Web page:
When Brands Do Right But Decide Wrongly: the Impact of Perceptions of Procedural and Outcome Fairness on Brand Attitudes

Marketers often assume that activities beneficial to consumers, such as discontinuing late fees for movie rentals, will lead to enhanced evaluations of the brand. We demonstrate, in three studies, that favorable marketing activities may not always lead to enhanced evaluations. Drawing on the organizational justice literature, we suggest that if consumers perceive that a marketing action is procedurally unfair, they may evaluate a brand less favorably, even when they perceive that the action has a favorable and desirable outcome. Our work adds to research on fairness in marketing by examining the role of perceived procedural injustice in the context of favorable marketing activities.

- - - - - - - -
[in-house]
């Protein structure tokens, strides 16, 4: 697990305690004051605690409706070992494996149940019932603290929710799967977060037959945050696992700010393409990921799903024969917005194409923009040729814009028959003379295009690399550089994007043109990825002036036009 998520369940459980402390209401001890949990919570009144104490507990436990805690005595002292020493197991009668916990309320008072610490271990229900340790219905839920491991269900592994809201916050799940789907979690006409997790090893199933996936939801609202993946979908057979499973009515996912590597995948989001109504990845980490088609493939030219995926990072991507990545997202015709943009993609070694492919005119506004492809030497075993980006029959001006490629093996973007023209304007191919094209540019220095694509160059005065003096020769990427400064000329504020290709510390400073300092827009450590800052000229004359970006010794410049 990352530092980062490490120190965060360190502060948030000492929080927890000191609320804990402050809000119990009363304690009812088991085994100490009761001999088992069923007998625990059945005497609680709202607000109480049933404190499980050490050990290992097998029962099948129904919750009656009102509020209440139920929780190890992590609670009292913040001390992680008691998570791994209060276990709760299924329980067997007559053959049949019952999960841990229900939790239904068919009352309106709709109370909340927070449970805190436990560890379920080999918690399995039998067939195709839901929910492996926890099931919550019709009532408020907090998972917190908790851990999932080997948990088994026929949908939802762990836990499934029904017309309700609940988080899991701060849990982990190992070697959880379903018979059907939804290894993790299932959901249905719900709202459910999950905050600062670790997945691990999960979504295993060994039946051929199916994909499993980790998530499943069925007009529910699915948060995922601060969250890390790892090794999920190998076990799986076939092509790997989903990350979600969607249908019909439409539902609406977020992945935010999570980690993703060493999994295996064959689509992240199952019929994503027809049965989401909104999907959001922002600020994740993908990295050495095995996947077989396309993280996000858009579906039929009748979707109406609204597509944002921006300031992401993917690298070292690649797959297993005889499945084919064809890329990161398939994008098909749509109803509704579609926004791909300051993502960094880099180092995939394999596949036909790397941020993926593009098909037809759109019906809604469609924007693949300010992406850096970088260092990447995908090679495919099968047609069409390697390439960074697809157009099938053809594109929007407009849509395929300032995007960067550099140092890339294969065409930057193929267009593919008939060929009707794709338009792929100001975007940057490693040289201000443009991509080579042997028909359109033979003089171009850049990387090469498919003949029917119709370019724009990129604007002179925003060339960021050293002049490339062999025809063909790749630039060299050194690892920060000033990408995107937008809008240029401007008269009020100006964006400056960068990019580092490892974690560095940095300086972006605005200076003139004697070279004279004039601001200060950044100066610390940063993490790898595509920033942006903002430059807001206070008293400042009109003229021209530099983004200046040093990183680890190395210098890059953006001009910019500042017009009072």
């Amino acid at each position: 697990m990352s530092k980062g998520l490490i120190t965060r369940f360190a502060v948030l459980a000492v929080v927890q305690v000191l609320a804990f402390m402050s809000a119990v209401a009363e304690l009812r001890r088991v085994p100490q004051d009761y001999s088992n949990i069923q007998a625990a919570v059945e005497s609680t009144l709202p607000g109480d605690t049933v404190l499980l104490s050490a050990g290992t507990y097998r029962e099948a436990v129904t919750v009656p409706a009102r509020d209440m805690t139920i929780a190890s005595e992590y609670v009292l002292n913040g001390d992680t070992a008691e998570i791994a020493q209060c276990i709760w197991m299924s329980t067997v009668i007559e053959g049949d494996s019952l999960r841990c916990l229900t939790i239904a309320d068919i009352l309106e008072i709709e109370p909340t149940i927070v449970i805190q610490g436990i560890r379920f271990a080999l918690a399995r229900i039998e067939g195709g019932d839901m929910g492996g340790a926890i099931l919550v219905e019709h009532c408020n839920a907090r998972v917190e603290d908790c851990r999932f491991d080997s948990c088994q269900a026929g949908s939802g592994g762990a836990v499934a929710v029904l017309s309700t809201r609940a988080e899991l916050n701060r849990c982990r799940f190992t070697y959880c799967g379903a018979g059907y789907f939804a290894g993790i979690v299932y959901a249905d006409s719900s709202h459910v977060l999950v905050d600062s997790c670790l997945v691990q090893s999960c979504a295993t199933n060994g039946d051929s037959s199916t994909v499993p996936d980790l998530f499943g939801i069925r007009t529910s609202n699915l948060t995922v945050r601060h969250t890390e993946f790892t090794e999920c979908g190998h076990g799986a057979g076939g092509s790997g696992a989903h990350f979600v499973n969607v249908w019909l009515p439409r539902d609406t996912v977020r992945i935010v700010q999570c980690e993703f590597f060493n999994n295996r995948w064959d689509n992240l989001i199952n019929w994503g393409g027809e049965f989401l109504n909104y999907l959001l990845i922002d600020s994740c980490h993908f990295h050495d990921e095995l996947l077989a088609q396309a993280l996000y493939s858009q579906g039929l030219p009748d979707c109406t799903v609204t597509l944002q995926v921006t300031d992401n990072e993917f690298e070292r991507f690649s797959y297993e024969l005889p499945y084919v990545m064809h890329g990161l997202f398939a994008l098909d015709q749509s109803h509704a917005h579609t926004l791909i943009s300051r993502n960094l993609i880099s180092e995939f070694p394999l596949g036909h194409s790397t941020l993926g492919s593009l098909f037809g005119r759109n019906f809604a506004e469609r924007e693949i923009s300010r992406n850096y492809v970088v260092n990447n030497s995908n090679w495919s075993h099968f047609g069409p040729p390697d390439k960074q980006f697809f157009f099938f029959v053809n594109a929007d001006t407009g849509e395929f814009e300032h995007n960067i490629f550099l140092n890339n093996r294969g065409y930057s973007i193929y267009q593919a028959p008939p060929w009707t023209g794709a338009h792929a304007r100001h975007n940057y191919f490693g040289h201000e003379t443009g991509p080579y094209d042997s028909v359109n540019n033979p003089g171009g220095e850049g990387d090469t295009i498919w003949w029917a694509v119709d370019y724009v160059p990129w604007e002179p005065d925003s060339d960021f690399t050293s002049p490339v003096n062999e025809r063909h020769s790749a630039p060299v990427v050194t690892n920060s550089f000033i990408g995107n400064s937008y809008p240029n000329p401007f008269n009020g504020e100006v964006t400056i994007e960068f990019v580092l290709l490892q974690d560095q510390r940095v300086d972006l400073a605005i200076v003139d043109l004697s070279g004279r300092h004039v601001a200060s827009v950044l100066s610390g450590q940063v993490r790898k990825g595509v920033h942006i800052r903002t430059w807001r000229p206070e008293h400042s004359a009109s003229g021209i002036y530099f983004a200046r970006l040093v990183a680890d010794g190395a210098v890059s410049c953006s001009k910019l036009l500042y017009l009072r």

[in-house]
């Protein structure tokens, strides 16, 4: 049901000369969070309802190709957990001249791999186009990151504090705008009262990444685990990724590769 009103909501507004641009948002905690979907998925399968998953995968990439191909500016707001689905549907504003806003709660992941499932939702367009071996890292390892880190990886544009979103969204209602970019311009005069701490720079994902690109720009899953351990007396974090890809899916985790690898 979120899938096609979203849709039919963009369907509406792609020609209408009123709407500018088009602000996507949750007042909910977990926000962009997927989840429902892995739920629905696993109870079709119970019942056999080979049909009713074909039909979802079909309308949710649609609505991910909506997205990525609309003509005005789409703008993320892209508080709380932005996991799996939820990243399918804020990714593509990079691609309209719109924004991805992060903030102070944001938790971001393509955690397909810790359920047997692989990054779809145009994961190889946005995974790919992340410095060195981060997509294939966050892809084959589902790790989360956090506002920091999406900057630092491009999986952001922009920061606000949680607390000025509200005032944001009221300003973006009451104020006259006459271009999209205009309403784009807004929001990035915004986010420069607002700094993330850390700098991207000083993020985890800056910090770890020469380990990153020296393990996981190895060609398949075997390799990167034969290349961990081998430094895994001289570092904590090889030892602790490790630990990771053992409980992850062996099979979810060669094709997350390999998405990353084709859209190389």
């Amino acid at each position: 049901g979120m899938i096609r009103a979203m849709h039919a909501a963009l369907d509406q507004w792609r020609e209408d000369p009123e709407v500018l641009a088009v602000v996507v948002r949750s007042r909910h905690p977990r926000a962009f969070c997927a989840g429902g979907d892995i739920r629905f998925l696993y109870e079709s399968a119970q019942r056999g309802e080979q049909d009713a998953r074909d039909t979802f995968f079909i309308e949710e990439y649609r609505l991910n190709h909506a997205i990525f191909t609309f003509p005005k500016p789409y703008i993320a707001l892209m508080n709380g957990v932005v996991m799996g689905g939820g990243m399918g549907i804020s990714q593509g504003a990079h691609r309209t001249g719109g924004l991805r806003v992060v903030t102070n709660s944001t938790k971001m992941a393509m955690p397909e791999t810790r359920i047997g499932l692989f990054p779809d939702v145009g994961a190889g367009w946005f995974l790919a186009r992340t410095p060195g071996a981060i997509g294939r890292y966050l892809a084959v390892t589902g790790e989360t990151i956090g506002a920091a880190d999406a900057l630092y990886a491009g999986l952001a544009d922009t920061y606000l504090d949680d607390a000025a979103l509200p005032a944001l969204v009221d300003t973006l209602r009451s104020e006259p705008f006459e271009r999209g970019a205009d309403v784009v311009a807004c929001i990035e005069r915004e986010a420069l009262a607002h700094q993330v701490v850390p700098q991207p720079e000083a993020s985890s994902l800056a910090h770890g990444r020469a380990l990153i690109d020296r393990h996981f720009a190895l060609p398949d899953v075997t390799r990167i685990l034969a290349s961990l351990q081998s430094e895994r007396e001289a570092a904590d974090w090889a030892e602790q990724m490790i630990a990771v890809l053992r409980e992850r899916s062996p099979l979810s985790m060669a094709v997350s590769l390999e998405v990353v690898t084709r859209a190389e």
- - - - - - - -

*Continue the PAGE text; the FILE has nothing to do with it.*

Citation:

Pragya Mathur, Neela Saldanha, and Eric Greenleaf (2010) ,"When Brands Do Right But Decide Wrongly: the Impact of Perceptions of Procedural and Outcome Fairness on Brand Attitudes", in NA - Advances in Consumer Research Volume 37, eds. Margaret C. Campbell, Jeff Inman, and Rik Pieters, Duluth, MN : Association for Consumer Research, Pages: 706-707 .

Authors

Pragya Mathur, Baruch College, CUNY, USA
Neela Saldanha, The Wharton School, University of Pennsylvania, USA
Eric Greenleaf, Stern School of Business, New York University, USA



Volume

NA - Advances in Consumer Research Volume 37 | 2010



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